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‘I wouldn’t take anything back’: Dirksen has developed on and off the field

| Friday, November 19, 2021

In recent years, Notre Dame has become one of the top destinations in the country for offensive linemen. Not only does it stand out because of the quality of the players they produce, but the culture within the position group is unique as well. Senior guard John Dirksen knew immediately when he visited Notre Dame that the culture of the group was something special.

“You did get a feel for the culture and the camaraderie specifically to the [offensive] line,” he said.

In addition to being close to his hometown of Maria Stein, Ohio, it was one of the main reasons he decided to come to South Bend. 

While Dirksen hasn’t seen much playing time outside of special teams, he has played in some big contests for the Irish.

“The best game I’ve ever been a part of was probably the Clemson game,” Dirksen said, referring to the Irish’s 47-40 double-overtime win against then No. 1 Clemson last year. “The best moment was everyone rushing the field because we were just so excited.”

Although he redshirted his freshman year in 2018, Dirksen still got to experience the atmosphere of the College Football Playoff. Last year, he got to relive the experience, but this time, on the field.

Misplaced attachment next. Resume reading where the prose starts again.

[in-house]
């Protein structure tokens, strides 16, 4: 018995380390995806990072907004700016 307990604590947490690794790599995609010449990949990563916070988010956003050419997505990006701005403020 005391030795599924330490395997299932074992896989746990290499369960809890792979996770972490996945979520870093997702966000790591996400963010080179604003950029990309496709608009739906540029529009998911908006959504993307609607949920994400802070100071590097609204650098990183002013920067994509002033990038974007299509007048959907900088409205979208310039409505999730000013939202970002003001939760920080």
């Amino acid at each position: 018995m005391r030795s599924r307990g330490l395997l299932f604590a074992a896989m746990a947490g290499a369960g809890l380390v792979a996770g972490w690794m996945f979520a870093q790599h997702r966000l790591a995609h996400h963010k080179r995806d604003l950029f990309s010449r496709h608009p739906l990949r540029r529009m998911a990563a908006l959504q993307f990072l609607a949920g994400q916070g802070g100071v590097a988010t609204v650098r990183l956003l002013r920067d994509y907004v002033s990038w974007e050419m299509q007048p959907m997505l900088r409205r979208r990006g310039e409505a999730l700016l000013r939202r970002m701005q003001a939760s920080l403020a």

“That was pretty sweet, getting to do that two times in a career,” he said. 

Nathanial George | The Observer
Irish senior offensive lineman raises an arm in the air after singing the alma mater following Notre Dame’s 32-29 win over Toledo on Sep. 11 at Notre Dame Stadium.

As a sophomore, Dirksen played in eight games, solely on special teams. Last year, he saw action in eleven of the team’s twelve contests, including in the win over Clemson and in the Rose Bowl against Alabama. He was the primary backup for Aaron Banks, who currently plays for the San Francisco 49ers, and carved out an important role on special teams as the team made its run to the College Football Playoff. This year, he has served as the backup at right guard for the Marshall transfer Cain Madden. 

Dirksen has had the opportunity to work with a number of future NFL linemen while with the Irish, and many of them served as mentors for him.

“There’s just been so many older guys before me that have just helped out,” Dirksen said. “[Tommy] Kramer, [Robert] Hainsey, Liam Eichenberg, all of them are looking out for you. I came here as a freshman, all these guys really helped me transition into college.”

After graduation, Dirksen, who describes himself as a “homebody” plans to move back home near his family in Ohio, and look for a job in the accounting field, although he majored in economics at Notre Dame. 

When he arrived in South Bend, Dirksen did not anticipate the level of difficulty of being a student-athlete at Notre Dame, but the challenges, both on and off the field, have shaped who he is today.

“I wouldn’t take anything back,” he said. “It really developed me as a man, you can’t find a whole lot of programs where it’s challenging academically and it’s also a really competitive football program.”

About Liam Coolican

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